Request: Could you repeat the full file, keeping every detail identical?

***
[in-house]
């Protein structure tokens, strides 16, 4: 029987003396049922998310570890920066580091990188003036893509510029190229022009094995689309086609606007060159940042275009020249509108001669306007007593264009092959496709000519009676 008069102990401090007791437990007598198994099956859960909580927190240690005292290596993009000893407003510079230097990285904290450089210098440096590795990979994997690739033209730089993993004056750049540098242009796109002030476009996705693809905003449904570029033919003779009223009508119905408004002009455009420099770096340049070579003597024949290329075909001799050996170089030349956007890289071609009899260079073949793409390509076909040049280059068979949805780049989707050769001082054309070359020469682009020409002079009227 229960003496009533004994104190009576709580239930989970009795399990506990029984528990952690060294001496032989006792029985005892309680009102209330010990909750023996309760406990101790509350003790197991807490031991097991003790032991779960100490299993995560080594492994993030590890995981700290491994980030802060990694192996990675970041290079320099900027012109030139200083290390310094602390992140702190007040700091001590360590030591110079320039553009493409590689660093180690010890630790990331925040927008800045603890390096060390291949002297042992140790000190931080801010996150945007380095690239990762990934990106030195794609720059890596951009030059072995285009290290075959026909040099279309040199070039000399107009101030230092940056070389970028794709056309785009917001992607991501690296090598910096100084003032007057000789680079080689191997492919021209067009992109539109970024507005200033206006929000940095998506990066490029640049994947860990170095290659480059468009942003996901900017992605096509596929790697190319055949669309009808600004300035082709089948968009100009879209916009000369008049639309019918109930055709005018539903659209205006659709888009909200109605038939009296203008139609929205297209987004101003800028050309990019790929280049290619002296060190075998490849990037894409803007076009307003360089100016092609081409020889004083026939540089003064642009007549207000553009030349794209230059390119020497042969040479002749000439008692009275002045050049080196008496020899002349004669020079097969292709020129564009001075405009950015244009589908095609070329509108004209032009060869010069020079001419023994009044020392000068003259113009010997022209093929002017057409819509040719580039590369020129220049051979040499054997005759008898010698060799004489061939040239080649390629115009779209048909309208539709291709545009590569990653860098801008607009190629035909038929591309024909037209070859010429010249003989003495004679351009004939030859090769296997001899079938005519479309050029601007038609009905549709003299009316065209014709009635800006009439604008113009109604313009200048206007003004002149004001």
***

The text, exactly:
[in-house]
């Protein structure tokens, strides 16, 4: 029987003396049922998310570890920066580091990188003036893509510029190229022009094995689309086609606007060159940042275009020249509108001669306007007593264009092959496709000519009676 008069102990401090007791437990007598198994099956859960909580927190240690005292290596993009000893407003510079230097990285904290450089210098440096590795990979994997690739033209730089993993004056750049540098242009796109002030476009996705693809905003449904570029033919003779009223009508119905408004002009455009420099770096340049070579003597024949290329075909001799050996170089030349956007890289071609009899260079073949793409390509076909040049280059068979949805780049989707050769001082054309070359020469682009020409002079009227 229960003496009533004994104190009576709580239930989970009795399990506990029984528990952690060294001496032989006792029985005892309680009102209330010990909750023996309760406990101790509350003790197991807490031991097991003790032991779960100490299993995560080594492994993030590890995981700290491994980030802060990694192996990675970041290079320099900027012109030139200083290390310094602390992140702190007040700091001590360590030591110079320039553009493409590689660093180690010890630790990331925040927008800045603890390096060390291949002297042992140790000190931080801010996150945007380095690239990762990934990106030195794609720059890596951009030059072995285009290290075959026909040099279309040199070039000399107009101030230092940056070389970028794709056309785009917001992607991501690296090598910096100084003032007057000789680079080689191997492919021209067009992109539109970024507005200033206006929000940095998506990066490029640049994947860990170095290659480059468009942003996901900017992605096509596929790697190319055949669309009808600004300035082709089948968009100009879209916009000369008049639309019918109930055709005018539903659209205006659709888009909200109605038939009296203008139609929205297209987004101003800028050309990019790929280049290619002296060190075998490849990037894409803007076009307003360089100016092609081409020889004083026939540089003064642009007549207000553009030349794209230059390119020497042969040479002749000439008692009275002045050049080196008496020899002349004669020079097969292709020129564009001075405009950015244009589908095609070329509108004209032009060869010069020079001419023994009044020392000068003259113009010997022209093929002017057409819509040719580039590369020129220049051979040499054997005759008898010698060799004489061939040239080649390629115009779209048909309208539709291709545009590569990653860098801008607009190629035909038929591309024909037209070859010429010249003989003495004679351009004939030859090769296997001899079938005519479309050029601007038609009905549709003299009316065209014709009635800006009439604008113009109604313009200048206007003004002149004001």